Judge Moore: Can more than two people marry?

by Joni B. Hannigan |

(REUTERS/Larry Downing)The justices of the U.S. Supreme Court gather for a group portrait in the East Conference Room at the Supreme Court Building in Washington, October 8, 2010. Seated from left to right in front row are: Associate Justice Clarence Thomas, Associate Justice Antonin Scalia, Chief Justice John G. Roberts, Associate Justice Anthony M. Kennedy, Associate Justice Ruth Bader Ginsburg. Standing from left to right in back row are: Associate Justice Sonia Sotomayor, Associate Justice Stephen Breyer, Associate Justice Samuel Alito Jr., and Associate Justice Elena Kagan.

MONTGOMERY, Ala. (Christian Examiner) -- Alabama's Chief Justice Roy Moore made clear his belief that whatever the Supreme Court decides in regards to same-sex marriage later this year the state courts, including those in Alabama, will have to fall in step.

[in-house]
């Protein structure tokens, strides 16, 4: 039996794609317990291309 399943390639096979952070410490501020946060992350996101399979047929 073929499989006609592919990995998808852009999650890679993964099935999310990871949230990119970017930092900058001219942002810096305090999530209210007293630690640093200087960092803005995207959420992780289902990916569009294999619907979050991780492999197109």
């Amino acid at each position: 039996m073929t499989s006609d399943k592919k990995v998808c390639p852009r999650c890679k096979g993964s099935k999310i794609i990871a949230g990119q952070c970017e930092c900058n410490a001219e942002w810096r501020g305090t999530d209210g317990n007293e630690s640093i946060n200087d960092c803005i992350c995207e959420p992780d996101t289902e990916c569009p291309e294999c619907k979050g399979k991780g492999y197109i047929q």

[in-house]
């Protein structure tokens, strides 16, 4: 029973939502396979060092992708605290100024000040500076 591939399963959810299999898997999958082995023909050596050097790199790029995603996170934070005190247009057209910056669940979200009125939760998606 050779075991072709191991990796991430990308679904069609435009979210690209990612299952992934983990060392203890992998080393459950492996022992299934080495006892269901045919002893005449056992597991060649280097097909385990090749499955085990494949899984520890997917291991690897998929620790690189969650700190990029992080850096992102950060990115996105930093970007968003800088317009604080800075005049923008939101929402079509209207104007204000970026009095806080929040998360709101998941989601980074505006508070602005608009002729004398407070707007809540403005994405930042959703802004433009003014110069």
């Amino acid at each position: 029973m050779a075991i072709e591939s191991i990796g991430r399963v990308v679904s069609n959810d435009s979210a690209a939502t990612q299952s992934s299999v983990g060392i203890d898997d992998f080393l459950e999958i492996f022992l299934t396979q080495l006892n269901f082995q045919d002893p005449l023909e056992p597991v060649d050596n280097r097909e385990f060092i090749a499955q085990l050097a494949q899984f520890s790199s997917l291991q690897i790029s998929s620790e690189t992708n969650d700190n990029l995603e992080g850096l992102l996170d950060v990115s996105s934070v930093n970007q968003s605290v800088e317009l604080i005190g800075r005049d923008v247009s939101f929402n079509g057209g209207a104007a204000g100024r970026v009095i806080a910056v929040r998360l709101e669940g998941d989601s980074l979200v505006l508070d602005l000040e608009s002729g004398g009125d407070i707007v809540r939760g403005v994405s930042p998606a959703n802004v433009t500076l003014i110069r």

Moore, 68, made the remarks in an interview with the Associated Press published in a story on AL.com.

He said in the interview that last month after U.S. District Judge Callie Granade on Jan. 23 ruled Alabama's gay marriage ban was unconstitutional, he waited for someone to disagree before those seeking same-sex licenses lined up for marriage licenses.

"I was waiting on others to take a stand. They did not. They would not," Moore told AP.

If the Supreme Court rules in favor of same-sex marriage, that would be in the same category of allowing racial segregation, slavery and abortion, he said.

"The ruling of the Supreme Court would bind the state courts. That's the law. That doesn't make the Supreme Court right in making such a decision," he said.

Moore argues that no federal court, even the U.S. Supreme Court, has the right to define marriage.

"You're taking any definition of a family away. When two bisexuals or two transgendered marry, how large is that family? Can they marry two persons, one of the same sex and one of the opposite sex? Then, you've got a family of four or how many?"